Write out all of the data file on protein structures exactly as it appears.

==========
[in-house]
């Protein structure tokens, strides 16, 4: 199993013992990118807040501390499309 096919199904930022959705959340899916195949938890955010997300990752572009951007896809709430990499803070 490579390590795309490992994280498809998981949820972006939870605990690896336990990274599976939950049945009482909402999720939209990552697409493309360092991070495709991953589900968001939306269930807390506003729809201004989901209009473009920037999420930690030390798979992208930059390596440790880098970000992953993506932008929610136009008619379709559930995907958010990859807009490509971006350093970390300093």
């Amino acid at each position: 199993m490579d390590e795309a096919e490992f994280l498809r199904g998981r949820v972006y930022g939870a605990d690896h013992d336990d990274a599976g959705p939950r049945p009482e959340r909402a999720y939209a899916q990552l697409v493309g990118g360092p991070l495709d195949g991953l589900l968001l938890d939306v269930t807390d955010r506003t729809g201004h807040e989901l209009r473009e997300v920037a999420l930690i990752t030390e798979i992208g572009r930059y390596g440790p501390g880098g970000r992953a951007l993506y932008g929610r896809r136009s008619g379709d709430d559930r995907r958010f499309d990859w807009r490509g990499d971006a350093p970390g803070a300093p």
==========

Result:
[in-house]
């Protein structure tokens, strides 16, 4: 199993013992990118807040501390499309 096919199904930022959705959340899916195949938890955010997300990752572009951007896809709430990499803070 490579390590795309490992994280498809998981949820972006939870605990690896336990990274599976939950049945009482909402999720939209990552697409493309360092991070495709991953589900968001939306269930807390506003729809201004989901209009473009920037999420930690030390798979992208930059390596440790880098970000992953993506932008929610136009008619379709559930995907958010990859807009490509971006350093970390300093």
């Amino acid at each position: 199993m490579d390590e795309a096919e490992f994280l498809r199904g998981r949820v972006y930022g939870a605990d690896h013992d336990d990274a599976g959705p939950r049945p009482e959340r909402a999720y939209a899916q990552l697409v493309g990118g360092p991070l495709d195949g991953l589900l968001l938890d939306v269930t807390d955010r506003t729809g201004h807040e989901l209009r473009e997300v920037a999420l930690i990752t030390e798979i992208g572009r930059y390596g440790p501390g880098g970000r992953a951007l993506y932008g929610r896809r136009s008619g379709d709430d559930r995907r958010f499309d990859w807009r490509g990499d971006a350093p970390g803070a300093p």